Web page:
should get in touch with your bank/loan officer and get periodic statements
sent to you. Every month is probably not necessary, but an initial
statement and then at least once at the beginning of the year would be
helpful.
Post by Andy Pastuszak
Thank you. That does help.
Post by jcard21 xxxxxxx
Post by Andy Pastuszak
• Loan Principle Value $16,261.32
• Loan Duration (number of years) 5 years (61 payments)
• Loan Interest Rate 3.89%
• Your Payment Frequency (monthly?) monthly
• Bank's Required Monthly Payment Amount $299.11
Car was purchased on 12/22/2014. First payment was due on 2/5/2015.
Using your figures ($16,261.32 principle, 61 months, 3.89%) , I get a
monthly payment of $294.23 (using my Texas Instruments BA-II financial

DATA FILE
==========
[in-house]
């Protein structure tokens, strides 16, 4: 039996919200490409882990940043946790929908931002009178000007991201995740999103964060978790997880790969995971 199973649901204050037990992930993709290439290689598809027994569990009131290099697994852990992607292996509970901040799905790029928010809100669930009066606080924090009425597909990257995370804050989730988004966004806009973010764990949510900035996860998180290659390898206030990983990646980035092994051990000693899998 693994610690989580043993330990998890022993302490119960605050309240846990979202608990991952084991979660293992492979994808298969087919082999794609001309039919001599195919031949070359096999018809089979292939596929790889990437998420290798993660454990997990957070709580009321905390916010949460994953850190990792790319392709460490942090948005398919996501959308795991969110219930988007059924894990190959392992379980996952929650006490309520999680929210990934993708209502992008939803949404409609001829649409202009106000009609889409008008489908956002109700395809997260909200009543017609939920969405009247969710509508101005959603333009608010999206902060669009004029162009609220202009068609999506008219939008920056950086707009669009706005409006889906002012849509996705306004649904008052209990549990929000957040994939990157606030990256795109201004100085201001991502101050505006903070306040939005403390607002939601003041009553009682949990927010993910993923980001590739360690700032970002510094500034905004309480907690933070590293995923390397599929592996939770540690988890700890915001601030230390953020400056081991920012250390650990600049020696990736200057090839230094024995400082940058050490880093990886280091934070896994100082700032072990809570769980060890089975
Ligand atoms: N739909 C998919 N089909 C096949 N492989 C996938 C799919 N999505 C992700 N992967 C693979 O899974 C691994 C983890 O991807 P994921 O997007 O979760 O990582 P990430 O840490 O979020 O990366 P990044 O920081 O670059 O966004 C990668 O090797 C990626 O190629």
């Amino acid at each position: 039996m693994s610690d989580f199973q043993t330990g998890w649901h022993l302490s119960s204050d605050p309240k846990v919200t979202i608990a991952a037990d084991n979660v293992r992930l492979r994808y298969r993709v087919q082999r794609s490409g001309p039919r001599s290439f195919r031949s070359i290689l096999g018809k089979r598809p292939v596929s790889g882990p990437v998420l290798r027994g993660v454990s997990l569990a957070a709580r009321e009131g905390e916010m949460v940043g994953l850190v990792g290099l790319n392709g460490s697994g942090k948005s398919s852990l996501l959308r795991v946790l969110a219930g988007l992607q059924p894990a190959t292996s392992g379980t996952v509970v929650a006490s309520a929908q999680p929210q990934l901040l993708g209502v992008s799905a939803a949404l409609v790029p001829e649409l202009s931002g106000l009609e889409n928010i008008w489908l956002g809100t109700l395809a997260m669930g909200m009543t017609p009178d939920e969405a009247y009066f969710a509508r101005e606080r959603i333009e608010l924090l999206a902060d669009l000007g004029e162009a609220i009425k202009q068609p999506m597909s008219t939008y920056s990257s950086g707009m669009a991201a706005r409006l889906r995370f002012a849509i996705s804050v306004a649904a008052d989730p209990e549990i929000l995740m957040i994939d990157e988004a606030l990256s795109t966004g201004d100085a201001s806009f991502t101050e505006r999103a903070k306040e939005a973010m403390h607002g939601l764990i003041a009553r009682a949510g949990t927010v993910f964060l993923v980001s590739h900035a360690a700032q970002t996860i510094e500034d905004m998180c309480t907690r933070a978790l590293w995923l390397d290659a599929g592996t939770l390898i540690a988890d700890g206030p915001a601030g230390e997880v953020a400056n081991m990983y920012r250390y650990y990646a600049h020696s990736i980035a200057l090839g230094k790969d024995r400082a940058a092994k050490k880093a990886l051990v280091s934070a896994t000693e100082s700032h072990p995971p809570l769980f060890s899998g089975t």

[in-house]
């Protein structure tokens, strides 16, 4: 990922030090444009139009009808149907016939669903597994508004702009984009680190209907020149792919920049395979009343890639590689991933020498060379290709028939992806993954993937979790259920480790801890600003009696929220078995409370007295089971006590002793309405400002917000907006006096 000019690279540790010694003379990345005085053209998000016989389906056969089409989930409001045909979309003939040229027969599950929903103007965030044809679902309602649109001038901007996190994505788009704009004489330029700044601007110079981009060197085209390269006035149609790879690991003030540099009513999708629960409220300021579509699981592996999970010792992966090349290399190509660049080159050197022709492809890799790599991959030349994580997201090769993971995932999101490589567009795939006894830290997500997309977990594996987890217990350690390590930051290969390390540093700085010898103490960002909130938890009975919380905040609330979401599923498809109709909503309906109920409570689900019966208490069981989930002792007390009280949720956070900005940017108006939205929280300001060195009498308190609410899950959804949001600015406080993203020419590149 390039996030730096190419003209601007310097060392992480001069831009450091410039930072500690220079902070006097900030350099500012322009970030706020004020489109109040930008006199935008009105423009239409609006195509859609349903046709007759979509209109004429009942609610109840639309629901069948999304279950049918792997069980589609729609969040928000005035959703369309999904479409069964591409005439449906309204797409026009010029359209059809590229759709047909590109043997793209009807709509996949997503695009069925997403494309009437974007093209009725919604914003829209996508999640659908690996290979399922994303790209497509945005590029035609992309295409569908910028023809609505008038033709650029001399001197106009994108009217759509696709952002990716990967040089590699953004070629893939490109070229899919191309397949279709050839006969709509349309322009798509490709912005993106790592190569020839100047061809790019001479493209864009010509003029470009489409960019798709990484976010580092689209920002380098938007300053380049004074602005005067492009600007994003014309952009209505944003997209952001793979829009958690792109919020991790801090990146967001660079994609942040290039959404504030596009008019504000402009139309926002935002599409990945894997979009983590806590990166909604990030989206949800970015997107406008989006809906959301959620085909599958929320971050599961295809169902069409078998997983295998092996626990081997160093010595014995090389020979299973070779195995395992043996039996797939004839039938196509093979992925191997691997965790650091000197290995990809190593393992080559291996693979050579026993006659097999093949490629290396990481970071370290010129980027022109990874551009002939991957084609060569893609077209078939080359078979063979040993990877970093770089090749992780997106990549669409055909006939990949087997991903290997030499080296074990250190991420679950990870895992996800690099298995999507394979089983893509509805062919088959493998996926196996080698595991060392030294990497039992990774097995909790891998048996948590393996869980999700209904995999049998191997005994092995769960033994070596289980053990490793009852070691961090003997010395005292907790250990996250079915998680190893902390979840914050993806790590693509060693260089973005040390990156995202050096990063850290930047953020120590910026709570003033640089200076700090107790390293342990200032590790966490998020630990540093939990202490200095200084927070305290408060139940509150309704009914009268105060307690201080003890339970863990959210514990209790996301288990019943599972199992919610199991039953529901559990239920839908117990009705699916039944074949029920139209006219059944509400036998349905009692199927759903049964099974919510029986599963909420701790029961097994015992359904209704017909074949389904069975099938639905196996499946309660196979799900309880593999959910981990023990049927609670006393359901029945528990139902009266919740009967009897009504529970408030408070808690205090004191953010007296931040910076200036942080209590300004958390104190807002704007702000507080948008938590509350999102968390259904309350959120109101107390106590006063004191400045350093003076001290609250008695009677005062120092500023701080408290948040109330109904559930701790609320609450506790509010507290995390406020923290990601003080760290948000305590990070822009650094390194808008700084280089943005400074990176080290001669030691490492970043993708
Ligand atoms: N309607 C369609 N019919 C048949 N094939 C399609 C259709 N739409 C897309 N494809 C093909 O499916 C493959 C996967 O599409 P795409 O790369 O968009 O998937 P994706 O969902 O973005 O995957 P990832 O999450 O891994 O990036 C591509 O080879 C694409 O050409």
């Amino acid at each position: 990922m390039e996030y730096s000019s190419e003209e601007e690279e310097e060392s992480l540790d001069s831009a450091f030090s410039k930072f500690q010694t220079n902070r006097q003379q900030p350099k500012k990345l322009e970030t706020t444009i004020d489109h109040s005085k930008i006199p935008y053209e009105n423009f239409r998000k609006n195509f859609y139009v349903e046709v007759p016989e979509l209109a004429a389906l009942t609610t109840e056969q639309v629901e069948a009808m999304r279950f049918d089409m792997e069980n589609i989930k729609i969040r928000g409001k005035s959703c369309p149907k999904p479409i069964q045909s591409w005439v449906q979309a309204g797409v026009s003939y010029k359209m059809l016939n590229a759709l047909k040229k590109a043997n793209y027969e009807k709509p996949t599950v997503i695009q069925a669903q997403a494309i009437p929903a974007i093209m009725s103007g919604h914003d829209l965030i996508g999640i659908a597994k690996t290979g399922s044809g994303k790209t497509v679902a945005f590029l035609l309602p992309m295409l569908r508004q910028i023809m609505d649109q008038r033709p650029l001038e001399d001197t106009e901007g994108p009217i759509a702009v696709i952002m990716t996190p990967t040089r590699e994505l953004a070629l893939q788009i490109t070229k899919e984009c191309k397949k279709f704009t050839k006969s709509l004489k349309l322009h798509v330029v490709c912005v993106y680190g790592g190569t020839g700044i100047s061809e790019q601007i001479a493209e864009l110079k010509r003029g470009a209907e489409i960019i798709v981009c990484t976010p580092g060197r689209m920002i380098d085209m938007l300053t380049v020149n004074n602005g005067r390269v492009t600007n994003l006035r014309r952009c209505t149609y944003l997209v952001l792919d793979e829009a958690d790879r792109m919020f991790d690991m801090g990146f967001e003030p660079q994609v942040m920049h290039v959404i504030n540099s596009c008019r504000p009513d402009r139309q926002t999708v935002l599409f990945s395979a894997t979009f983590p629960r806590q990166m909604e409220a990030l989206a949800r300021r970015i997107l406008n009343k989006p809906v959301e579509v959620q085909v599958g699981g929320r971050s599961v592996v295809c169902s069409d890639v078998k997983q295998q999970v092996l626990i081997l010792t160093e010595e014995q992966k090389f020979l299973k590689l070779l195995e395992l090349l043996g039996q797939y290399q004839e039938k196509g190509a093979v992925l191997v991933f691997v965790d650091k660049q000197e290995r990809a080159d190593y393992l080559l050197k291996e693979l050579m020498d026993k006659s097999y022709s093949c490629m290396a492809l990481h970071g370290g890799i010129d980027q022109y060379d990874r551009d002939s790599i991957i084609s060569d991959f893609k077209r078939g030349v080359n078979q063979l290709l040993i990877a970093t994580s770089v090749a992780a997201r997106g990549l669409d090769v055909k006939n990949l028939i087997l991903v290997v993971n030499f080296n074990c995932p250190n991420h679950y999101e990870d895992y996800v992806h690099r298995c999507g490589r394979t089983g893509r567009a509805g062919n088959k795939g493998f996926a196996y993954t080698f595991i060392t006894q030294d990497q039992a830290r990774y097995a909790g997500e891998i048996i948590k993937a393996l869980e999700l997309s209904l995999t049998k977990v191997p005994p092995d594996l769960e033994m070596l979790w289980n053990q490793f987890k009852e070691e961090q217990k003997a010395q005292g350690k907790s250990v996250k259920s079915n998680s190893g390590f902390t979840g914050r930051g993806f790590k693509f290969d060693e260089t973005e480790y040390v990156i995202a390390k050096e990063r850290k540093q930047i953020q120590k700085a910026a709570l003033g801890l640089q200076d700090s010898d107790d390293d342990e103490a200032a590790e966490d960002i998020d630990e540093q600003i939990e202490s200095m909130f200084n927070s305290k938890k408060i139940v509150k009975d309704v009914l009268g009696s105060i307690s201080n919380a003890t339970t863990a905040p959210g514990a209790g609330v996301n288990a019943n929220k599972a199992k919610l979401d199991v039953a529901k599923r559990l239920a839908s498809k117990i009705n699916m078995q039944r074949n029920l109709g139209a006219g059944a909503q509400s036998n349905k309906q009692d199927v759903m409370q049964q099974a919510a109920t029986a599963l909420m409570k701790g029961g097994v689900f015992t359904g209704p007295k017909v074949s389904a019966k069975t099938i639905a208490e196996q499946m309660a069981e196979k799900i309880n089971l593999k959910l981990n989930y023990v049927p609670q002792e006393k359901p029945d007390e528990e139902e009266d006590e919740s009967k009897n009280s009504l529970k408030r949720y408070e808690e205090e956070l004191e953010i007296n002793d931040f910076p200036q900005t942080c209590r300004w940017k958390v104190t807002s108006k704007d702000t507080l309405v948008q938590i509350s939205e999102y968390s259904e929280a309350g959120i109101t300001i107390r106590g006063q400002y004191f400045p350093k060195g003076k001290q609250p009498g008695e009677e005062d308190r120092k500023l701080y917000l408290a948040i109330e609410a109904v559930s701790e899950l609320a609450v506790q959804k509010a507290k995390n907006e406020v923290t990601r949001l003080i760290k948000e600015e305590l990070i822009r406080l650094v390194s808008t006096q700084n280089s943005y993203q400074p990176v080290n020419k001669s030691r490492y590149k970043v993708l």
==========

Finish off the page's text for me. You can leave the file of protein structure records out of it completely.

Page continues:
calculator.)
Using 60 months, I get a monthly payment of $298.67, a lot closer to
the dealer's amount.
Could you and the dealer have included any other fees (motor vehicle
registration, under-body weatherproofing, etc) totaling $269.46 on top
of your loan principle of $16,261.32, so your actual/real loan
principle would be the $16,530.78 ?
A Loan Principle of $16,530.78 would give you a monthly payment of $299.11?
I'd go back to the dealer and politely ask them to explain why your
calculated monthly payment doesn't equal their monthly payment of
$299.11.
I'd start by verifying with the dealer the number of months/payments
(60 or 61), and I'd verify the Loan Principle ($16,261.32 or
16,530.78).
I hope this helps.
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https://lists.gnucash.org/mailman/listinfo/gnucash-user
-----
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You can do this by using Reply-To-List or Reply-All.
--
Edward Doolittle
Associate Professor of Mathematics
First Nations University of Canada
1 First Nations Way, Regina SK S4S 7K2

« Toutes les fois que je donne une place vacante, je fais cent mécontents
et un ingrat. »